How The Wizard of Oz made me realize I’m having a midlife crisis

“When you turn and look back down the years, you glimpse the ghosts of oth­er lives you might have led. All your hous­es are haunt­ed by the per­son you might have been.”

Hilary Mantel

A few weeks ago, I watched The Wizard of Oz for the mil­lionth time. I was sick in bed with a win­ter cold and Judy Garland singing Over the Rainbow is reli­able comfort.

But my take­away was star­tling­ly new. In the clos­ing scene, Dorothy wakes up in mono­chro­mat­ic Kansas, grate­ful and relieved to be home. 

Photo by Andreea Popa on Unsplash
Photo by Andreea Popa on Unsplash.

I’m not buy­ing it. I agree that there is no place like home, but how many days can she slide her feet into those dull black loafers before she starts long­ing for Oz? We’re sup­posed to believe that feed­ing the cows day after day is bet­ter than a Technicolor Life of Adventure, where those around her break out into song and dance? Kansas is safe and known, but mag­ic and won­der are sparse on the plains.

I’m feel­ing it the oth­er way around. I wake day after day in a tedious, col­or­less world of nev­er-end­ing chores and respon­si­bil­i­ties. This vague sense of hope­less dread I’ve been liv­ing with the last year or so is cog­ni­tive dis­so­nance because I sus­pect I am liv­ing the wrong life. I’m stuck in Kansas but my soul longs for Oz.

All of my peers are in the same boat, slow­ly acknowl­edg­ing that life is finite and time is run­ning out. I’ll be 49 in August. In America, 49 is the aver­age “sand­wich” age for women, where we’re still rais­ing kids but also doing more for our aging par­ents. The demands on our time are relent­less, the wor­ries never-ending. 

The pan­dem­ic has cre­at­ed new stres­sors in our work and hor­mones have cre­at­ed new ter­ror in our bod­ies and minds. There are dai­ly, new, unex­plained aches and pains. Night sweats and weight gain and insomnia. 

We some­times resent our kids and hus­bands and sus­pect we’d be hap­pi­er with­out them around. We roman­ti­cize the days when we were unen­cum­bered, and had ample col­la­gen. We see pho­tos of our care­free selves at 20 and want to be again that beau­ti­ful girl who prob­a­bly thought she looked fat in that dress. We wake sweaty in the night to crunch the num­bers, won­der­ing how we have worked so hard and still have so lit­tle to show for it. But we fig­ure that burnout in 2022 is de rigueur, so we just keep plug­ging along on caf­feine and a lit­tle too much wine. 

Yesterday I caught my hag­gard reflec­tion in the mir­ror, dark eye cir­cles and stained Led Zeppelin shirt that hasn’t real­ly fit since my menopausal boobs came in. I was instan­ta­neous­ly enraged, would shat­ter the damn mir­ror if only I had a ruby slip­per to throw.

For me, it’s the rage that’s the canary in the coal mine. Most of my life, dis­ap­point­ment and wor­ry were met with sad­ness, not anger. I’m a crier, not a shouter. 

So I took an online screen­ing to see where I fell on the exis­ten­tial cri­sis rating.

Are you feel­ing unful­filled or bored?

Do you sus­pect that life is meaningless?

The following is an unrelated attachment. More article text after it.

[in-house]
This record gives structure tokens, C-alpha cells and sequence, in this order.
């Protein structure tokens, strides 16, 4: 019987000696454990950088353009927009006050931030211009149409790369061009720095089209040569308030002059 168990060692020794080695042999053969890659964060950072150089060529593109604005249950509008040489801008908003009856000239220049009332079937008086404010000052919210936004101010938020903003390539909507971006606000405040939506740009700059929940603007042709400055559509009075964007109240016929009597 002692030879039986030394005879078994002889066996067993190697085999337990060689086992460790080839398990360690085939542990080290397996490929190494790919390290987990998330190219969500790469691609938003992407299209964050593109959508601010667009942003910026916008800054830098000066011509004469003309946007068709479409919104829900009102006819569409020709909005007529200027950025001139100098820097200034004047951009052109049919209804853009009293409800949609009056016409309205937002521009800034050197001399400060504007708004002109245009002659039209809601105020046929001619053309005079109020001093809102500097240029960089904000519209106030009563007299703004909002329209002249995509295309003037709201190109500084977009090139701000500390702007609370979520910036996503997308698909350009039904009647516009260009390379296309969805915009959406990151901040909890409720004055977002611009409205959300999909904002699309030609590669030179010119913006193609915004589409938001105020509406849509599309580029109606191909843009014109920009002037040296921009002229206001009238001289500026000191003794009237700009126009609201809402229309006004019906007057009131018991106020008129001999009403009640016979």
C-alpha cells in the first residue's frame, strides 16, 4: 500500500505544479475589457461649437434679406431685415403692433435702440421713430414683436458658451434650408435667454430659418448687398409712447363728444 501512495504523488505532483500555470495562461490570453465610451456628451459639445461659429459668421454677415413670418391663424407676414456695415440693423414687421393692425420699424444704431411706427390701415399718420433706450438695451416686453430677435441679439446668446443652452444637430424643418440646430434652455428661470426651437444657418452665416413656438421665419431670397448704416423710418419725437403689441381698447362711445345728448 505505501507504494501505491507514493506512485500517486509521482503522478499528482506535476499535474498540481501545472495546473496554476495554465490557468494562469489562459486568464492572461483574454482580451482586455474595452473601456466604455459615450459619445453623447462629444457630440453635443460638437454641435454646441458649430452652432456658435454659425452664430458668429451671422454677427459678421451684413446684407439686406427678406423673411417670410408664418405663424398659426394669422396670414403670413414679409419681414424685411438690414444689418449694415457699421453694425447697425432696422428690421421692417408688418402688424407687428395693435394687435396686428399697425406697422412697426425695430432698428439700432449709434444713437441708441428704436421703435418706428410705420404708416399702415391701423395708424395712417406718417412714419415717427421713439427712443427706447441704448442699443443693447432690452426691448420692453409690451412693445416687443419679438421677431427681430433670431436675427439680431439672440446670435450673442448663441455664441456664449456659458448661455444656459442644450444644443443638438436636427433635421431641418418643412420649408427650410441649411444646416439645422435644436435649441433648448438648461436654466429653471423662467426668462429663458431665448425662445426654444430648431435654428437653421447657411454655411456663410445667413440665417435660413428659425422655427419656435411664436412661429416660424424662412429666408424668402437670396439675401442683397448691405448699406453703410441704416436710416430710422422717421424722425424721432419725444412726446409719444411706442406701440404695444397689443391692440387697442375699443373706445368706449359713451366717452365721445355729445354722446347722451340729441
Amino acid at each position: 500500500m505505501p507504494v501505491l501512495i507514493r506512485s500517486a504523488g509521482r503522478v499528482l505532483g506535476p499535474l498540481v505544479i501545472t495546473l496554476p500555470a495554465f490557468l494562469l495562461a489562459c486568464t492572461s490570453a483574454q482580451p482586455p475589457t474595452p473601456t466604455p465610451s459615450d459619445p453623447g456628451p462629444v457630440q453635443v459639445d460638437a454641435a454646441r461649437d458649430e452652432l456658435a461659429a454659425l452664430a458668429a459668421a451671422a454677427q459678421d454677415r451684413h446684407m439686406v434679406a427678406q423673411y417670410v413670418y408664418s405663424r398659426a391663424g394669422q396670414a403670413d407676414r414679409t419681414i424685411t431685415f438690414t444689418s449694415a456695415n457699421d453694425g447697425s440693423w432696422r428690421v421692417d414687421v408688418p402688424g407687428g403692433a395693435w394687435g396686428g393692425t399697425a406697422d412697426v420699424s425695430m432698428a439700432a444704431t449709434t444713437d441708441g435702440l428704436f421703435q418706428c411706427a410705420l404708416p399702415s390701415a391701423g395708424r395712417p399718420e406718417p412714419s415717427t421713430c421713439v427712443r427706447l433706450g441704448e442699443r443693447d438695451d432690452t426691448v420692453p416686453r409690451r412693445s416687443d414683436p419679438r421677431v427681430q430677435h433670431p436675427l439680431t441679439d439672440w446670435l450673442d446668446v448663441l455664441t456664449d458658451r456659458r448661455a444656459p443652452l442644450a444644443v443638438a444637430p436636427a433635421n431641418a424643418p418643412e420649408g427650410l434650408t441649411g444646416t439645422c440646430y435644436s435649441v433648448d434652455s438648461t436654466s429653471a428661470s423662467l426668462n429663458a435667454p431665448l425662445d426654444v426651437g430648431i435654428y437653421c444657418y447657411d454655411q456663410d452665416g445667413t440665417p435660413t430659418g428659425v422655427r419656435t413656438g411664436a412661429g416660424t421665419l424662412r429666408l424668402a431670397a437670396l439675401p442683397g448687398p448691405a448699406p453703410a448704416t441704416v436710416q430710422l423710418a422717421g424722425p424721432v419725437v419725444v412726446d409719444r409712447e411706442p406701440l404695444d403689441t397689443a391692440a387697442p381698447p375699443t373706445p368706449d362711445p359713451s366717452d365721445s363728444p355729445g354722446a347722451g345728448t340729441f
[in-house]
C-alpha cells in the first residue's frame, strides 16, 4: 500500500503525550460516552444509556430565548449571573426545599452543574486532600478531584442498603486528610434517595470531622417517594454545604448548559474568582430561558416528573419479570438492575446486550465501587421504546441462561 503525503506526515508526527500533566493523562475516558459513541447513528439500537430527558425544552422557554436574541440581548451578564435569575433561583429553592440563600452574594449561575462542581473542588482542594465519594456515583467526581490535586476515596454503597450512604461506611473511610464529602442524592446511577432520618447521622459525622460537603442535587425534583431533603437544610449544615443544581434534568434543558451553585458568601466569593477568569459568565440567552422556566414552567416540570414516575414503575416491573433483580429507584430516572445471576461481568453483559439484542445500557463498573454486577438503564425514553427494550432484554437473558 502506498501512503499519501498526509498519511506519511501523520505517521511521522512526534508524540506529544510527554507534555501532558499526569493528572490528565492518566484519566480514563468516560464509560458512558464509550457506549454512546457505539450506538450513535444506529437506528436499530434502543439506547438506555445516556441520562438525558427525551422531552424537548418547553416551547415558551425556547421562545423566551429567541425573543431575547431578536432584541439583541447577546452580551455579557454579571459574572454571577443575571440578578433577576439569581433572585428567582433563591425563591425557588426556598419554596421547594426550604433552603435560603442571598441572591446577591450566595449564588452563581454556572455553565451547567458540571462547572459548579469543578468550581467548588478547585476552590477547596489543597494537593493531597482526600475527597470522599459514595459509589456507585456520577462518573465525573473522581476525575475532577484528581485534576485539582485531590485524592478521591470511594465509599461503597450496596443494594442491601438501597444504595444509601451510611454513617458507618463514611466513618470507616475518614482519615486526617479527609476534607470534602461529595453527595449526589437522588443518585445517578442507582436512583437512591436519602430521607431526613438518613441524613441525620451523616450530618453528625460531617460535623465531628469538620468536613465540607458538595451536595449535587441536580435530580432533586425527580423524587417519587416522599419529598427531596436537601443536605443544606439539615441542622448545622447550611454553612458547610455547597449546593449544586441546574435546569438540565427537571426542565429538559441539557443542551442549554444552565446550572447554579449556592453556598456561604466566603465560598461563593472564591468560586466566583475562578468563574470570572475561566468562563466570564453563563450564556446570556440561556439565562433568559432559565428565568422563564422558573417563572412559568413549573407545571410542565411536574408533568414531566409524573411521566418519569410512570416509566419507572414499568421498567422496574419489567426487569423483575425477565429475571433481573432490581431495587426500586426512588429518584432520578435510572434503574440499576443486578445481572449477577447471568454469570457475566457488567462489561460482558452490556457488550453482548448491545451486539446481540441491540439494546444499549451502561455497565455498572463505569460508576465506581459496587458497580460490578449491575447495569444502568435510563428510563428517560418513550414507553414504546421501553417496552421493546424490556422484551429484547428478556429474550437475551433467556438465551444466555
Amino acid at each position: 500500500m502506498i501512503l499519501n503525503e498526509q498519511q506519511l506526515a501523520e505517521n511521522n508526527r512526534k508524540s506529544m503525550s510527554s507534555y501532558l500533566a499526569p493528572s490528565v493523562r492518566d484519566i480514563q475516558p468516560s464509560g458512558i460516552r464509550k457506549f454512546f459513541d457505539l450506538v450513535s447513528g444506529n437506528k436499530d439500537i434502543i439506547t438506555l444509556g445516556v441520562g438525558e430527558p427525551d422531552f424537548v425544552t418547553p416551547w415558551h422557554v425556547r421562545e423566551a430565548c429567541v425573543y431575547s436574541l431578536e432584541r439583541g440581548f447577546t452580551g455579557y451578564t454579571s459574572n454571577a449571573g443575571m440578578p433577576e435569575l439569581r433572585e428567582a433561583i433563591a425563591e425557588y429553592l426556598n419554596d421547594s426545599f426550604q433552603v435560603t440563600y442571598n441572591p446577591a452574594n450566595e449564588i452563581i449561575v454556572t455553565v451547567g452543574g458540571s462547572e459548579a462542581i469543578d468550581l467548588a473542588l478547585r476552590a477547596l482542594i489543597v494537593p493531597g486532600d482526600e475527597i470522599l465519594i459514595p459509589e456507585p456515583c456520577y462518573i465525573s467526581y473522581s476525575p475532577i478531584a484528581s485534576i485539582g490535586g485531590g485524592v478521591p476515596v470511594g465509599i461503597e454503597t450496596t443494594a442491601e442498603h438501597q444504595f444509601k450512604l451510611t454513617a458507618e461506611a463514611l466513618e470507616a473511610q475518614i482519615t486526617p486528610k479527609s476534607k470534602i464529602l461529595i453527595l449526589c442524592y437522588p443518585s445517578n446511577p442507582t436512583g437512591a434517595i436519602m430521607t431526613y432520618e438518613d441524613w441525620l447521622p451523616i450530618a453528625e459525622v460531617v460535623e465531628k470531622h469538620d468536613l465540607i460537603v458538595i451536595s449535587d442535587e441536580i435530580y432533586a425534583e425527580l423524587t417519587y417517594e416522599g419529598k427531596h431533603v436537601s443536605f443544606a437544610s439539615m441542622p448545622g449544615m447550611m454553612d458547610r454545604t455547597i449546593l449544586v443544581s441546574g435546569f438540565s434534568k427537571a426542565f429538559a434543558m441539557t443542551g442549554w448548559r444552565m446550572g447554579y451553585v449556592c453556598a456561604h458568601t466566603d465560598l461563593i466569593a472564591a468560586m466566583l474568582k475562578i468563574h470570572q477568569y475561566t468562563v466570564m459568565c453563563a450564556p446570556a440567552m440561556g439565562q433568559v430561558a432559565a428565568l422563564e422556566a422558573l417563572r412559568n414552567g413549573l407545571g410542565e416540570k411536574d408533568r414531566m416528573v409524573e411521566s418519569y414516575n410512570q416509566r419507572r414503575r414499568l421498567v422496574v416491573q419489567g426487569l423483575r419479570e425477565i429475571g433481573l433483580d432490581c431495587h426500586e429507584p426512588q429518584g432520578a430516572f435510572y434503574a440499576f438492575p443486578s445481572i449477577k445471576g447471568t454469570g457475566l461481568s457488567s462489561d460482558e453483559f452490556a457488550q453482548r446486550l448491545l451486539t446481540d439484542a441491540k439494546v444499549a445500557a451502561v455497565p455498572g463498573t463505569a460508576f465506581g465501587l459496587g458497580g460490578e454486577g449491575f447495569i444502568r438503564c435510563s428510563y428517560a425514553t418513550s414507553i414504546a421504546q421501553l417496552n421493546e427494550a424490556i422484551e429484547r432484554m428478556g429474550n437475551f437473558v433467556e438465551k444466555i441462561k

Are you get­ting a sense that you’re liv­ing the wrong life?

Check, check, and check. I didn’t agree to dra­mat­ic changes in appear­ance, though that’s only because my hair­dress­er flat­ly – and wise­ly – refused to give me bangs. The oth­er item I didn’t check was mar­i­tal infi­deli­ty or con­stant thoughts about infi­deli­ty because that just sounds exhaust­ing. The logis­tics of an affair seem like so much work.

I know I’m not alone. Gen Xers, those of us born rough­ly between 1965 and 1980, are primed for a midlife cri­sis. We were raised in an age of Title IX and Free To Be, You And Me, but also the AIDS epi­dem­ic and sev­er­al recessions. 

We were told we could be any­thing. What we heard is that we should be every­thing.

Our gen­er­a­tion of women is arguably the best edu­cat­ed in his­to­ry, and yet we have more debt than any oth­er age demo­graph­ic. We’re grate­ful for our lives, but also over­whelmed and ter­ri­fied. We’re scared of can­cer, of covid, of cli­mate change, of los­ing our rights, of the bleak future we might be leav­ing our chil­dren, of turn­ing into our moth­ers, old and out of touch. On top of that, we feel guilty for feel­ing this way, at once aware these are most­ly first-world prob­lems and still equal­ly enraged that we’re trapped in the bleak­ness of sepia-toned Kansas. 

There’s no per­fect solu­tion. It’s an angst no amount of Botox or Xanax will cure. So we do the things we know work for us, those things that help us find tiny glimpses of Technicolor in an oth­er­wise fad­ed exis­tence. And we remem­ber that – fin­gers crossed – a dif­fer­ent life lives on the oth­er side of 50. 

I also remind myself that, in Frank L Baum’s books, Dorothy not only goes back to Oz sev­er­al times, she ulti­mate­ly decides to live there. A fine retire­ment indeed.

  • Erin Skinner Smith

    Erin Skinner Smith wants every­one to slow down, eat real food, move their bod­ies, go out­side, and hit the pil­low a lit­tle ear­li­er for a more pur­pose­ful exis­tence. She is a pub­lished writer, yoga teacher, and mind­ful­ness coach. When she’s not stand­ing on her head or typ­ing on her trusty lap­top, you’ll find her read­ing, play­ing gui­tar, enjoy­ing a glass of bour­bon, or snug­gling on the couch with her peo­ple and pets. Send her a dig­i­tal high five at